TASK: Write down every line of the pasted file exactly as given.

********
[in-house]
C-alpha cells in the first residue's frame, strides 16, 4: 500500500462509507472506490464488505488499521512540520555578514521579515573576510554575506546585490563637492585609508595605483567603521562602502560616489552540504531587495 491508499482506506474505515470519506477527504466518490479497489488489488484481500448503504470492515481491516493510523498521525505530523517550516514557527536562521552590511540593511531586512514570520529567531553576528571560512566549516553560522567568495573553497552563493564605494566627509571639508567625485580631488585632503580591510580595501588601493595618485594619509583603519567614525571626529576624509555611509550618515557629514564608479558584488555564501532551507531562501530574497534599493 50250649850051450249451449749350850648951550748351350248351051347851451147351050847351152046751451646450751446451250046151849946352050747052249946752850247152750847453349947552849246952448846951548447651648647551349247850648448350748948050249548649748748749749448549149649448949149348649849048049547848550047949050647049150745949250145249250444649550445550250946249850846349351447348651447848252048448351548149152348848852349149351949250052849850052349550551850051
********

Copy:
[in-house]
C-alpha cells in the first residue's frame, strides 16, 4: 500500500462509507472506490464488505488499521512540520555578514521579515573576510554575506546585490563637492585609508595605483567603521562602502560616489552540504531587495 491508499482506506474505515470519506477527504466518490479497489488489488484481500448503504470492515481491516493510523498521525505530523517550516514557527536562521552590511540593511531586512514570520529567531553576528571560512566549516553560522567568495573553497552563493564605494566627509571639508567625485580631488585632503580591510580595501588601493595618485594619509583603519567614525571626529576624509555611509550618515557629514564608479558584488555564501532551507531562501530574497534599493 50250649850051450249451449749350850648951550748351350248351051347851451147351050847351152046751451646450751446451250046151849946352050747052249946752850247152750847453349947552849246952448846951548447651648647551349247850648448350748948050249548649748748749749448549149649448949149348649849048049547848550047949050647049150745949250145249250444649550445550250946249850846349351447348651447848252048448351548149152348848852349149351949250052849850052349550551850051